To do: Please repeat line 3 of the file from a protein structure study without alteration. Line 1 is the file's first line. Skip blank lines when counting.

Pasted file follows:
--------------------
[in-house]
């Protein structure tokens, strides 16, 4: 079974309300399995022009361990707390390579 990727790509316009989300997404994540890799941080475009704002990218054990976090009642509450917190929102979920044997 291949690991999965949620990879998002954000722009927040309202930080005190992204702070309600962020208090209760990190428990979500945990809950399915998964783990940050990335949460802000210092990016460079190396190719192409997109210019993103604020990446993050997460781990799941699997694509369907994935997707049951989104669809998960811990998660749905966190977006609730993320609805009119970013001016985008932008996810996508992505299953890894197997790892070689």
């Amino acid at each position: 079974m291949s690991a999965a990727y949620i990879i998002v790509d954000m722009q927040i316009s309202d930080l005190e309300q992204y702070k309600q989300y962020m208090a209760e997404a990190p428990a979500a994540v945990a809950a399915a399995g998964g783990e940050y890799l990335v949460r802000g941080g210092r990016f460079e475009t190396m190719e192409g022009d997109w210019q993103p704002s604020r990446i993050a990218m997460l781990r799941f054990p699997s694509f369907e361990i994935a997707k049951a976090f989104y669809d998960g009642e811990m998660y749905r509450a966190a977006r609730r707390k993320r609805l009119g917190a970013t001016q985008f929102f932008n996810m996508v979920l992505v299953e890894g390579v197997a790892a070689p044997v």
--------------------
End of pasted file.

């Amino acid at each position: 079974m291949s690991a999965a990727y949620i990879i998002v790509d954000m722009q927040i316009s309202d930080l005190e309300q992204y702070k309600q989300y962020m208090a209760e997404a990190p428990a979500a994540v945990a809950a399915a399995g998964g783990e940050y890799l990335v949460r802000g941080g210092r990016f460079e475009t190396m190719e192409g022009d997109w210019q993103p704002s604020r990446i993050a990218m997460l781990r799941f054990p699997s694509f369907e361990i994935a997707k049951a976090f989104y669809d998960g009642e811990m998660y749905r509450a966190a977006r609730r707390k993320r609805l009119g917190a970013t001016q985008f929102f932008n996810m996508v979920l992505v299953e890894g390579v197997a790892a070689p044997v």